• John
  • Felde
  • University of Maryland
  • USA

Latest Posts

  • USLHC
  • USLHC
  • USA

  • James
  • Doherty
  • Open University
  • United Kingdom

Latest Posts

  • Andrea
  • Signori
  • Nikhef
  • Netherlands

Latest Posts

  • CERN
  • Geneva
  • Switzerland

Latest Posts

  • Aidan
  • Randle-Conde
  • Université Libre de Bruxelles
  • Belgium

Latest Posts

  • TRIUMF
  • Vancouver, BC
  • Canada

Latest Posts

  • Laura
  • Gladstone
  • MIT
  • USA

Latest Posts

  • Steven
  • Goldfarb
  • University of Michigan

Latest Posts

  • Fermilab
  • Batavia, IL
  • USA

Latest Posts

  • Seth
  • Zenz
  • Imperial College London
  • UK

Latest Posts

  • Nhan
  • Tran
  • Fermilab
  • USA

Latest Posts

  • Alex
  • Millar
  • University of Melbourne
  • Australia

Latest Posts

  • Ken
  • Bloom
  • USLHC
  • USA

Latest Posts

Homer Wolfe | The Ohio State University | USA

View Blog | Read Bio

Do satire news papers have “Letters to the Editor” sections?

Pardon me for taking something too seriously:

A lot of my friends are passing around this article from The Onion.  It is really funny, as usual, but there’s an annoying error in it.   Yes, I know the whole article is intended as a joke, but not every untrue thing is funny.  I’m talking about a mistake with units of measurement, which is pretty much like a grammatical error, except that it actually matters, as I’ll explain below.  The article is about congress approving a monument which is a tribute to human folly.  Its got a big energy-wasting light at the top, and to make it sound like its really wasting a huge amount of energy, they wrote that it will “use a staggering 12 gigawatts of power per second.”   I’m not saying the number it too big:  Nuclear power plants produce about a gigawatt of power, so yeah, the number 12 is on the funny side of big.  What I’m saying is that a “gigawatt per second” isn’t what they wanted.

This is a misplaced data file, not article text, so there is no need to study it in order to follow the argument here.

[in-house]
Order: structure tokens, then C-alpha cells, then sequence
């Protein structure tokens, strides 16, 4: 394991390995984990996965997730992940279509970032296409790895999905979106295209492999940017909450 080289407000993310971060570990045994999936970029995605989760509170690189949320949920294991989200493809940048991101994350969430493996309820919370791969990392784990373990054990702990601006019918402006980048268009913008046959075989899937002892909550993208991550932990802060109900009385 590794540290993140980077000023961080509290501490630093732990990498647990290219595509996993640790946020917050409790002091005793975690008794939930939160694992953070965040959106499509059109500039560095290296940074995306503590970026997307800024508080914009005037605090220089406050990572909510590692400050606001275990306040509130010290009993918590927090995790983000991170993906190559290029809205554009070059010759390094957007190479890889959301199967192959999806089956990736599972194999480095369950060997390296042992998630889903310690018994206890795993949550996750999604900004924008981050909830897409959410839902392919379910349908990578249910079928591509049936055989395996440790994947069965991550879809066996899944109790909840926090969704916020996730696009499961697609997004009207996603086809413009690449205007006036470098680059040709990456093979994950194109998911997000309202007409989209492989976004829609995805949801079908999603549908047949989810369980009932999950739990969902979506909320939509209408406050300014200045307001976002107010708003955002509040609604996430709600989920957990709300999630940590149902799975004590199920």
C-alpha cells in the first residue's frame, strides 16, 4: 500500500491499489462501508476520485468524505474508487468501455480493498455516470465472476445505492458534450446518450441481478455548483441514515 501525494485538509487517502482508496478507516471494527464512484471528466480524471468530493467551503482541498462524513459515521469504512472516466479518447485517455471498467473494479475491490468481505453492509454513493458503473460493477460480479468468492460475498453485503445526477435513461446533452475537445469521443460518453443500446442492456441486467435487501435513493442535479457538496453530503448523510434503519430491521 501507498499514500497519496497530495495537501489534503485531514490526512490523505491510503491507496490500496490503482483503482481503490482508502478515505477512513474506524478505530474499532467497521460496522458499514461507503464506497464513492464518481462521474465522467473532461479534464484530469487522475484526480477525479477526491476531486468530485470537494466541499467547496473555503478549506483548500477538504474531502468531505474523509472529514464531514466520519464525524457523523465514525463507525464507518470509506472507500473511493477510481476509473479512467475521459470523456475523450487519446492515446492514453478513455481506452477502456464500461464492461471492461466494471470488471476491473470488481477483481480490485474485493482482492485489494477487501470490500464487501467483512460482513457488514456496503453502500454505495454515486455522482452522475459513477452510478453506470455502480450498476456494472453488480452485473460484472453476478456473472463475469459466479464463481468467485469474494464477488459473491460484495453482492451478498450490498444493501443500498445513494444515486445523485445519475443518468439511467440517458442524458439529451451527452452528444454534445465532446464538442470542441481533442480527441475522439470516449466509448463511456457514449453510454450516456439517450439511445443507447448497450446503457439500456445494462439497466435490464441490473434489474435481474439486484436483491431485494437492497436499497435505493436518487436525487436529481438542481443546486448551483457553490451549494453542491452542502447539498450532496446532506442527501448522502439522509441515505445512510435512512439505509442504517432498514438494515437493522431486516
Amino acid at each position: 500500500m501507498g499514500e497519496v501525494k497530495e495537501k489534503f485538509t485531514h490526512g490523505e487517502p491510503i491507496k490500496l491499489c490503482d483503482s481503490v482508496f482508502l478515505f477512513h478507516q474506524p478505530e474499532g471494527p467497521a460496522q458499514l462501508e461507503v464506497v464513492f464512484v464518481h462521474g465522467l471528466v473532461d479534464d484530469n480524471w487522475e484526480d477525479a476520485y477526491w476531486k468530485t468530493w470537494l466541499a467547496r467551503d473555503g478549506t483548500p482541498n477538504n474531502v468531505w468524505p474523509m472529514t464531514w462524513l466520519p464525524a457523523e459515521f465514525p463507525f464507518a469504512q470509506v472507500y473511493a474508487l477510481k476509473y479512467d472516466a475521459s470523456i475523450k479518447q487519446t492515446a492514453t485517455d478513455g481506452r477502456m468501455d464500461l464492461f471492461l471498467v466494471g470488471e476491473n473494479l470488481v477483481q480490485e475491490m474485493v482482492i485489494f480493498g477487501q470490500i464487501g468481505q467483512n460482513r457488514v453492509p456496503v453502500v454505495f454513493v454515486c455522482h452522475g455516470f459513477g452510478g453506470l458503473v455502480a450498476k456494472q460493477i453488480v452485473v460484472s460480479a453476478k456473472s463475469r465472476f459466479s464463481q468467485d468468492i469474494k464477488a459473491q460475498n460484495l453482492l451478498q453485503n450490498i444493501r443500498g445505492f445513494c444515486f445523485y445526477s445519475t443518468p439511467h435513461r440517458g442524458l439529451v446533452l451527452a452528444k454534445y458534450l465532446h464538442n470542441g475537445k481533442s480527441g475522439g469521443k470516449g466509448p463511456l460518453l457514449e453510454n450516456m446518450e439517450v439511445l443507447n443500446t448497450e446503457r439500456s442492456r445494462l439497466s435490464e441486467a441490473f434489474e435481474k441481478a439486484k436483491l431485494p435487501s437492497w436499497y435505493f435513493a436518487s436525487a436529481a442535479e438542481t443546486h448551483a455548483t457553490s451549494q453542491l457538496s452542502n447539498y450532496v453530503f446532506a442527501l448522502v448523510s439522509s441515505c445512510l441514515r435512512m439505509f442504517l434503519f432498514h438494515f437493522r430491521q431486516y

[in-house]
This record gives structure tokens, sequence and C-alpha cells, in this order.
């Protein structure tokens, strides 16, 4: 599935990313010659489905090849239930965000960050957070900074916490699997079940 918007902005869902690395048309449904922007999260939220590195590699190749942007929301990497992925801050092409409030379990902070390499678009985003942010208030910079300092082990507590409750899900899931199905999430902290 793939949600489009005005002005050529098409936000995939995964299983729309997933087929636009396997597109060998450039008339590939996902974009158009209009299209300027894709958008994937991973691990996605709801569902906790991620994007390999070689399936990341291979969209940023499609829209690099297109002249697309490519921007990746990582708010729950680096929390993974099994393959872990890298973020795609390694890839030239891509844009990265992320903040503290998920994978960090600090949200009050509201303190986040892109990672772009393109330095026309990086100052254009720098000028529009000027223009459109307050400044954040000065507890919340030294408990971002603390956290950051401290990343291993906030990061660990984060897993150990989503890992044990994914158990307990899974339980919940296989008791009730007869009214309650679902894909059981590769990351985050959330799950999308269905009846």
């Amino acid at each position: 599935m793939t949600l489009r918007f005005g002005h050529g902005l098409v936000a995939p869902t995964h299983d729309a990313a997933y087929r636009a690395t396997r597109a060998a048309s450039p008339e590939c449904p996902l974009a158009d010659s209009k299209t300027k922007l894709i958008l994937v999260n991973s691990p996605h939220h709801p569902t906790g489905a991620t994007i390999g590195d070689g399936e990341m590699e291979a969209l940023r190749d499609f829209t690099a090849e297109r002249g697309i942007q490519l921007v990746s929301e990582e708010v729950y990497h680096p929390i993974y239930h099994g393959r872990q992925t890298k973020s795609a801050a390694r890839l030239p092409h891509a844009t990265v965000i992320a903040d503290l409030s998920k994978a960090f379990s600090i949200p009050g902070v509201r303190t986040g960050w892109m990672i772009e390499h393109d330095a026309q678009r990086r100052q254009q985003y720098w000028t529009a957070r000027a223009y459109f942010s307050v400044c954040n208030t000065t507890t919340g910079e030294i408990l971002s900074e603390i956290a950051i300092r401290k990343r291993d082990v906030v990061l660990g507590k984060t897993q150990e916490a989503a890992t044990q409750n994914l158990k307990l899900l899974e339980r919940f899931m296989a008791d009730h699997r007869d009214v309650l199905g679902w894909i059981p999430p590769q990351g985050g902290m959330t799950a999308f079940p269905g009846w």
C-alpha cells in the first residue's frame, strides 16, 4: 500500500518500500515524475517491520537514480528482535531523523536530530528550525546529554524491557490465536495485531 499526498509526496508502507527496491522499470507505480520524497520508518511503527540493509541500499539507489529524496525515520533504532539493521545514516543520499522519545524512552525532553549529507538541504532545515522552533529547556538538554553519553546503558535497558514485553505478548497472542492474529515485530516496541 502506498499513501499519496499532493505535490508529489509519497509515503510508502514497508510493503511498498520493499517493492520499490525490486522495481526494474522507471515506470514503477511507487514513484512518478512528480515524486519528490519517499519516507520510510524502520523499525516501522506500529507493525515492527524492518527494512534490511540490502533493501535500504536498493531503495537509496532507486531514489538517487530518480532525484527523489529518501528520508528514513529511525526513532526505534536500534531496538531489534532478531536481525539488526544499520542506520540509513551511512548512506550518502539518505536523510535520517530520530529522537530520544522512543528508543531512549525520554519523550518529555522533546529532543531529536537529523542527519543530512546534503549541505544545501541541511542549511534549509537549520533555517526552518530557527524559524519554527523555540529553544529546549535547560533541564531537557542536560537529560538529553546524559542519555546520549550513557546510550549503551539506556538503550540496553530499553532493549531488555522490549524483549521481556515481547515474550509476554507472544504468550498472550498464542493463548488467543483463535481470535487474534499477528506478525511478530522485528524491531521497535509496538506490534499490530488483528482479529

Power is the rate of energy usage, or transferral or whatever.  A 60-watt rated lightbulb consumes about 60-watts of power.   You could also say that the same bulb  consumes about 60 Joules of energy per second,  but a watt per second would describe something weird like the rate that the bulb’s energy consumption would change over time.   The rate of the rate of energy use.  Thats wrong in this context, but not funny-wrong.

Why am I so annoyed by this?  Well, when I was learning physics in school, I realized that if I kept the units of a quantity right, I could solve lots of problems without ever memorizing equations.  Its not just a trick or a mnemonic.  It basically gives structure to how one thinks about a problem, and its pretty powerful.  This type of thing is called dimensional analysis, and real physicists use it to guide them in research.    I have an awful memory, and can’t memorize equations or anything, but dimensional analysis basically got me through the Subject GRE and the Qualifier Exams.   If you want to learn physics, or if you just want something to help you when think about any kind of quantitative stuff, dimensional analysis is a big help.

Power describes a change in energy per change in time.  There.   I’m done.  Go read the article.  Its funny.

PS: Thanks to my friend Tim for pointing this out.

Share